Now coming back to your interest in dispelling the free-will model of behavior, I don’t think you need to disprove free will for that to work. What you really need is results. If you can set up a test where, using a large enough sample size, you can show a consistent benefit to working under one premise versus another, then you have succeeded regardless of whether free will does or does not exist. After all, there is no reason why, if free will is true, working under the assumption it is not could still produce better results or, if it is not true, assuming it is might produce better results, at least as far as behavior modification goes.


But here is another question for you to think through. The assumption of free will is very deeply ingrained in our psyche. Holding people responsible for their actions seems like an universal human reaction. Even people who are convinced free will does not exist still instinctively assign blame if a human harms their child as opposed to an animal. My question for you then is, why would evolution select so heavily for a mindset that assumes free will as opposed to one that doesn’t? And, consequently, is it safe to mess with nature by trying to now reeducate ourselves on the subject?


Let me address one more point here. Someone will say that I don’t understand determinism because, like in the example I used of the organism going left because it sensed there was food there, the food was determined to be there so the organism was determined as well in a round about way.

However, in my opinion, this type of determinism is very different from the original sense of the word as applied to inanimate matter. So it does not serve the conversation well to use the same terminology for both. The more mental attributes an organism has, the more unlike inanimate matter it behaves when it comes to the reasons why it does one thing over another. And, as humans have progressed and learned to incorporate things like the scientific method into our decision making process, the more we can say that we made a choice because it was the RIGHT choice rather than that it was determined.



  1. jonP  February 1, 2014

    If you don’t mind, I would like to read all your posts and comment. I won’t address things I brought up in my first post to try to keep the discussion a little organized. But I do have a philosophical position on free will as well as the biological.

    I agree that we don’t have a mechanism for free will (we don’t have a mechanism for quantum randomness for that matter).

    I am kind of using free will here as an example of randomness. I think these arguments will apply there as well.

    The question that I have is, how would god (third person omniscient observer with knowledge of the future) know* if we had free will? He would need to NOT know the outcomes of our decisions. That violates omniscience, at least his knowledge of the future.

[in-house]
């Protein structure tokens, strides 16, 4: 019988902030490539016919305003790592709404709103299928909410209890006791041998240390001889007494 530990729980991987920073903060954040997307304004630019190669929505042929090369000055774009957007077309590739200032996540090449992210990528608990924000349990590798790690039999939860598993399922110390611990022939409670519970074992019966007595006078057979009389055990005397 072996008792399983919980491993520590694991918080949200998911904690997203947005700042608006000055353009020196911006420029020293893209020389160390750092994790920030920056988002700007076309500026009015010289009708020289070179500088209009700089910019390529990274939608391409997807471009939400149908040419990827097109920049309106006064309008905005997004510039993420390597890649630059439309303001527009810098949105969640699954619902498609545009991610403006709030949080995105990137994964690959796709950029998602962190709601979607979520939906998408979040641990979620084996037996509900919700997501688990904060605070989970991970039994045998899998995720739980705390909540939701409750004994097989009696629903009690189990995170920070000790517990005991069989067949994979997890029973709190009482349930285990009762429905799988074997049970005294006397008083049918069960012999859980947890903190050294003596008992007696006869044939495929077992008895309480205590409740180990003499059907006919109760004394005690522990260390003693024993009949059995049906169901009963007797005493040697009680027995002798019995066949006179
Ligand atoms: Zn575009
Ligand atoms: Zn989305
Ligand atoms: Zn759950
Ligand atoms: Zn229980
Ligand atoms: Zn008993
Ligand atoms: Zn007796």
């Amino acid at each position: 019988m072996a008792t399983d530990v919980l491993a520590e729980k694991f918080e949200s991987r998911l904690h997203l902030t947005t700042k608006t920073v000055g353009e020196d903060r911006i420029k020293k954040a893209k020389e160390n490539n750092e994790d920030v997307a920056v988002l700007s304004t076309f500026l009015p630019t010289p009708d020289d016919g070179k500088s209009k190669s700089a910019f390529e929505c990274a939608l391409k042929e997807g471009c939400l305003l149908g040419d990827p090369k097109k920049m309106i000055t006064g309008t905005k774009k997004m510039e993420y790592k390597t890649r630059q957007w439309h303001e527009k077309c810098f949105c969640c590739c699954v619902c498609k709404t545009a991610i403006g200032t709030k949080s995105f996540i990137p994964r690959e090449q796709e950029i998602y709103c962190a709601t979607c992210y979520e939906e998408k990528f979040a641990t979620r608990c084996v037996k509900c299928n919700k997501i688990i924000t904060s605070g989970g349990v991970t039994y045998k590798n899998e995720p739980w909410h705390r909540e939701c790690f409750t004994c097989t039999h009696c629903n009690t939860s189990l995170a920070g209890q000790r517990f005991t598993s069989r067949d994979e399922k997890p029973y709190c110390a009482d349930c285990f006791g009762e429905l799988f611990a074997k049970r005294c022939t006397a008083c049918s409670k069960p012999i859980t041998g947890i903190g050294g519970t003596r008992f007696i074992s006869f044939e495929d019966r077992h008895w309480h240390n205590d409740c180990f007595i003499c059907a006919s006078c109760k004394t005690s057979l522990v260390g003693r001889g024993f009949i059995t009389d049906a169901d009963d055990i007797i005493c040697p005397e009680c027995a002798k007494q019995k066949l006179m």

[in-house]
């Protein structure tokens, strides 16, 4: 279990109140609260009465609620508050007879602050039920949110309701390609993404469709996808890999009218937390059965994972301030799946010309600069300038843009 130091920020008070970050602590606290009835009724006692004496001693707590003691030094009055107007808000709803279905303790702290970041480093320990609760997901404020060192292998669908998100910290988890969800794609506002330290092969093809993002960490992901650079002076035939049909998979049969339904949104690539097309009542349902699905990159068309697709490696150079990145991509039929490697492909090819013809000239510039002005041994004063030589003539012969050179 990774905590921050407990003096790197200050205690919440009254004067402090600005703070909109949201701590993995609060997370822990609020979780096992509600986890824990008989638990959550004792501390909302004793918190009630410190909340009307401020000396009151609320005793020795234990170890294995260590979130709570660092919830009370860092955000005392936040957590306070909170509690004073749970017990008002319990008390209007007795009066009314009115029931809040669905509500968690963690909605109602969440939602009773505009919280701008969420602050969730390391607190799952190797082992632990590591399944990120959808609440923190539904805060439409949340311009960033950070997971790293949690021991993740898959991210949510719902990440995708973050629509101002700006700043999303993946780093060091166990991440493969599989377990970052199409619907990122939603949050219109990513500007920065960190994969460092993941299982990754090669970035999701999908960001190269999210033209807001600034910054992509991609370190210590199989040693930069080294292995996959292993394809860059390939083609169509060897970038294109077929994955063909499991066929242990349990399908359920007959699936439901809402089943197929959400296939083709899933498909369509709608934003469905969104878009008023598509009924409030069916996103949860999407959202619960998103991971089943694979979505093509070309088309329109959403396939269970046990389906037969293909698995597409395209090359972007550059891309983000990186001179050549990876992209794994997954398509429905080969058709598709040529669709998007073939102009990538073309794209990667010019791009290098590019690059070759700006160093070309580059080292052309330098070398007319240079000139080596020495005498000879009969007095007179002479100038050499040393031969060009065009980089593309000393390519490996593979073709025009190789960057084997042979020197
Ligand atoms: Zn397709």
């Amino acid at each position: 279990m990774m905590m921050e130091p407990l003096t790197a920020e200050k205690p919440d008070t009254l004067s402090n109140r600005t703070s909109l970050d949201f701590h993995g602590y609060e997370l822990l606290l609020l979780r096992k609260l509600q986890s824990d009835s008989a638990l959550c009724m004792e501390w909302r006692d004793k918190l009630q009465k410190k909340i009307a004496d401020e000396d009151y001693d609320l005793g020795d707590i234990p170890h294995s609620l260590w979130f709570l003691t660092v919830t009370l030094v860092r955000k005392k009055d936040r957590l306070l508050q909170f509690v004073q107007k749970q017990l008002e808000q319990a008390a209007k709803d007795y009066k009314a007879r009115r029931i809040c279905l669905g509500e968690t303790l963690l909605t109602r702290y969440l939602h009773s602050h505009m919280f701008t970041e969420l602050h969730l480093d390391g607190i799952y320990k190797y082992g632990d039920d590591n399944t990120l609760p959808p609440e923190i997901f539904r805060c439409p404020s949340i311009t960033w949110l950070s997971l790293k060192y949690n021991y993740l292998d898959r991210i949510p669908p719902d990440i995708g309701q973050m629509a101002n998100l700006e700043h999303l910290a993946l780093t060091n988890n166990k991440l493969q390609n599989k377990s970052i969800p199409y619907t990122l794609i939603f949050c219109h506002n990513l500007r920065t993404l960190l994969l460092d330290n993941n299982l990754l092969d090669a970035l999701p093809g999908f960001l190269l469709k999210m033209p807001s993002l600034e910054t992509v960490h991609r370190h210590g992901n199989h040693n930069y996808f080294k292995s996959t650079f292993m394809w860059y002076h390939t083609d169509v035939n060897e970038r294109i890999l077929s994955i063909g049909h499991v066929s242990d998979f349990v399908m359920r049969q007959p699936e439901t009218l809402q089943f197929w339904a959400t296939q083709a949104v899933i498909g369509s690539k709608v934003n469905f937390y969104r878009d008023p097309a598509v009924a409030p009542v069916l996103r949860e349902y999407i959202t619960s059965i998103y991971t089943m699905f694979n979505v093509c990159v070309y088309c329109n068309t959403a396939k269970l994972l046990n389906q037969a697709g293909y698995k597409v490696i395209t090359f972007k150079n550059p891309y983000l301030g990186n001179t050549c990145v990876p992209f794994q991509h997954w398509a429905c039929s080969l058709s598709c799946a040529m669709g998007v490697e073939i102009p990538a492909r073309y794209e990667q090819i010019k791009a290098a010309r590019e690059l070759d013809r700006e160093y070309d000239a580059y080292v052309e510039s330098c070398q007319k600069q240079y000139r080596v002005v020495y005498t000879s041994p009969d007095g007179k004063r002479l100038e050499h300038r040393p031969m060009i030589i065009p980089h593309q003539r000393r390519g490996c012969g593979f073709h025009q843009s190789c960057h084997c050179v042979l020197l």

This is actually a tricky logical problem that sort of leads to determinism. God would have needed to intentionally make the universe in which we are eventually presented with the decisions that we are to make. There is no room for deviation on our part because that would change the course of events and lead to other decisions, which god would not have known about**. God could perceive the set of all universes for all possible decisions. But that would just be determinism with a multiverse.

    * Incidentally, he would also need to know the we DO have free will, because otherwise would violate omniscience; therefore, it’s possible to conclude that god can know we have free will, just because he knows everything, but this is tautological.
    ** I think this is a second violation of the omniscience assumption. Before god did not know the outcome of a single decision. Here he does not know what the future decisions even will be.

    The answer changes when we consider things from our perspective. How would we (third person observer without knowledge of the future) know if someone else had free will? If we could find all the factors that led to a decision then we would end up with determinism. I think you started down this path with a slippery slope. However, with strict determinism in which we CAN find all the factors, then WE end up as third person observers with knowledge of the future. We would be very low potency gods (not impotent). We also would not know that we have free will for the same reasons as omnipotent god. If we knew all the factors that leads to a decision, but the person makes an unexpected decision that we could not predict anyway, violates our ability to know ALL the factors that led to the decision. Obviously we missed something.

    I conclude, somewhat tentatively, that god knows that we do not have free will, and that we do not know if we do.